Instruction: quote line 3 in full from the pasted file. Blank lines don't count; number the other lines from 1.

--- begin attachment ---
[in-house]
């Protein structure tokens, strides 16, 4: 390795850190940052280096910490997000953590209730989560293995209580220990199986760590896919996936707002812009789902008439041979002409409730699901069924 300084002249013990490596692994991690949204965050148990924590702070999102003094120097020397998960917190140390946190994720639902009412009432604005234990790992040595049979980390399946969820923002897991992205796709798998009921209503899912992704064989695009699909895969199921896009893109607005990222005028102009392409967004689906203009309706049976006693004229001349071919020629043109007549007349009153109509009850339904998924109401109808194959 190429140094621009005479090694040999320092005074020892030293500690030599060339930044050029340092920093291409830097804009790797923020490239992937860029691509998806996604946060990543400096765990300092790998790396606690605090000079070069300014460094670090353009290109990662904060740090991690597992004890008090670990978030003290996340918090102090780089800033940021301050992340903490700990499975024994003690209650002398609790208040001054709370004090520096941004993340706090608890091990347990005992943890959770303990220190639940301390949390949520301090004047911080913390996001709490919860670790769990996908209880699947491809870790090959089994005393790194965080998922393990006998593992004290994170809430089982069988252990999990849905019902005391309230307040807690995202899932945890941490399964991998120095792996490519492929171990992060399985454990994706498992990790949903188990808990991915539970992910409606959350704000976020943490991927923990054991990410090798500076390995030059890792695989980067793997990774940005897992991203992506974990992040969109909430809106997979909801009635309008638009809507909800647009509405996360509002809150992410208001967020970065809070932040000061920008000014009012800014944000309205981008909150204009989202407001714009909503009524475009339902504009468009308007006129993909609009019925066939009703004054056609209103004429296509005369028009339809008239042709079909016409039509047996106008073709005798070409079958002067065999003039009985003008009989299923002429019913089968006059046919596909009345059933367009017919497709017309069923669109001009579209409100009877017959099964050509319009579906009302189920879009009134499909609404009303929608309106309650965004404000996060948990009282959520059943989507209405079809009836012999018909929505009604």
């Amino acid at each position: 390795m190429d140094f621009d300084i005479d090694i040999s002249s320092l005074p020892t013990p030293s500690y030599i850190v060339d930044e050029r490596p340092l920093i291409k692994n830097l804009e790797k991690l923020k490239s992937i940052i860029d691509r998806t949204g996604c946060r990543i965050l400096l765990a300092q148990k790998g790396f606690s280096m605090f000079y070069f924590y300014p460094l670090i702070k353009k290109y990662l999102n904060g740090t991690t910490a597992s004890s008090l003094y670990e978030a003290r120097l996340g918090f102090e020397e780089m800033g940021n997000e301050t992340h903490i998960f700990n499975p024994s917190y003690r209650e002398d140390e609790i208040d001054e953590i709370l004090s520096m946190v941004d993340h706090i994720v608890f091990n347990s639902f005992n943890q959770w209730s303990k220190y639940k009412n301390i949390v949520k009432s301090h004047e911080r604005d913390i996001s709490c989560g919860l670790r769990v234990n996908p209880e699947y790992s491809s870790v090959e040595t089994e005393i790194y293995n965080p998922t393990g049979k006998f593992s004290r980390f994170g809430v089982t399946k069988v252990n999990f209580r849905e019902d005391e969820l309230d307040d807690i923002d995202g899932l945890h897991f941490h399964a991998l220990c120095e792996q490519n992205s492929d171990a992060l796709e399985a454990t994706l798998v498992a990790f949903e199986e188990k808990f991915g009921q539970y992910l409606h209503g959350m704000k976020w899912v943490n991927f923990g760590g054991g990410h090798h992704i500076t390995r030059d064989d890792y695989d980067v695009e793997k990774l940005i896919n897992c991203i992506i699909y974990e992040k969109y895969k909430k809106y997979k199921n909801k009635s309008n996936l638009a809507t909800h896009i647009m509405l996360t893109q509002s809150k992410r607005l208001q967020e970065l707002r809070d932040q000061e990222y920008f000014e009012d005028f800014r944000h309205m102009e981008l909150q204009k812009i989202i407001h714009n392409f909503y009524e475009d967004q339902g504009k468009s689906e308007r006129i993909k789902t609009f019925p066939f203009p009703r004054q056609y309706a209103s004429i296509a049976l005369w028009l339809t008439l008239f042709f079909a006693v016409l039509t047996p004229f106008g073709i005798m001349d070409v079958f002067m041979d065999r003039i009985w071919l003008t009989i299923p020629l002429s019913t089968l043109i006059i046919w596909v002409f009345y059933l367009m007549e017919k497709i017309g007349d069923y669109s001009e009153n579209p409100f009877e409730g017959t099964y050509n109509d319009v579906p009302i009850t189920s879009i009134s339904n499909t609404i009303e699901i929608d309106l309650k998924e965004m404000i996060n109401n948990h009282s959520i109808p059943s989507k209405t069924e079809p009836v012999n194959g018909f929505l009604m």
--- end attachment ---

């Amino acid at each position: 390795m190429d140094f621009d300084i005479d090694i040999s002249s320092l005074p020892t013990p030293s500690y030599i850190v060339d930044e050029r490596p340092l920093i291409k692994n830097l804009e790797k991690l923020k490239s992937i940052i860029d691509r998806t949204g996604c946060r990543i965050l400096l765990a300092q148990k790998g790396f606690s280096m605090f000079y070069f924590y300014p460094l670090i702070k353009k290109y990662l999102n904060g740090t991690t910490a597992s004890s008090l003094y670990e978030a003290r120097l996340g918090f102090e020397e780089m800033g940021n997000e301050t992340h903490i998960f700990n499975p024994s917190y003690r209650e002398d140390e609790i208040d001054e953590i709370l004090s520096m946190v941004d993340h706090i994720v608890f091990n347990s639902f005992n943890q959770w209730s303990k220190y639940k009412n301390i949390v949520k009432s301090h004047e911080r604005d913390i996001s709490c989560g919860l670790r769990v234990n996908p209880e699947y790992s491809s870790v090959e040595t089994e005393i790194y293995n965080p998922t393990g049979k006998f593992s004290r980390f994170g809430v089982t399946k069988v252990n999990f209580r849905e019902d005391e969820l309230d307040d807690i923002d995202g899932l945890h897991f941490h399964a991998l220990c120095e792996q490519n992205s492929d171990a992060l796709e399985a454990t994706l798998v498992a990790f949903e199986e188990k808990f991915g009921q539970y992910l409606h209503g959350m704000k976020w899912v943490n991927f923990g760590g054991g990410h090798h992704i500076t390995r030059d064989d890792y695989d980067v695009e793997k990774l940005i896919n897992c991203i992506i699909y974990e992040k969109y895969k909430k809106y997979k199921n909801k009635s309008n996936l638009a809507t909800h896009i647009m509405l996360t893109q509002s809150k992410r607005l208001q967020e970065l707002r809070d932040q000061e990222y920008f000014e009012d005028f800014r944000h309205m102009e981008l909150q204009k812009i989202i407001h714009n392409f909503y009524e475009d967004q339902g504009k468009s689906e308007r006129i993909k789902t609009f019925p066939f203009p009703r004054q056609y309706a209103s004429i296509a049976l005369w028009l339809t008439l008239f042709f079909a006693v016409l039509t047996p004229f106008g073709i005798m001349d070409v079958f002067m041979d065999r003039i009985w071919l003008t009989i299923p020629l002429s019913t089968l043109i006059i046919w596909v002409f009345y059933l367009m007549e017919k497709i017309g007349d069923y669109s001009e009153n579209p409100f009877e409730g017959t099964y050509n109509d319009v579906p009302i009850t189920s879009i009134s339904n499909t609404i009303e699901i929608d309106l309650k998924e965004m404000i996060n109401n948990h009282s959520i109808p059943s989507k209405t069924e079809p009836v012999n194959g018909f929505l009604m």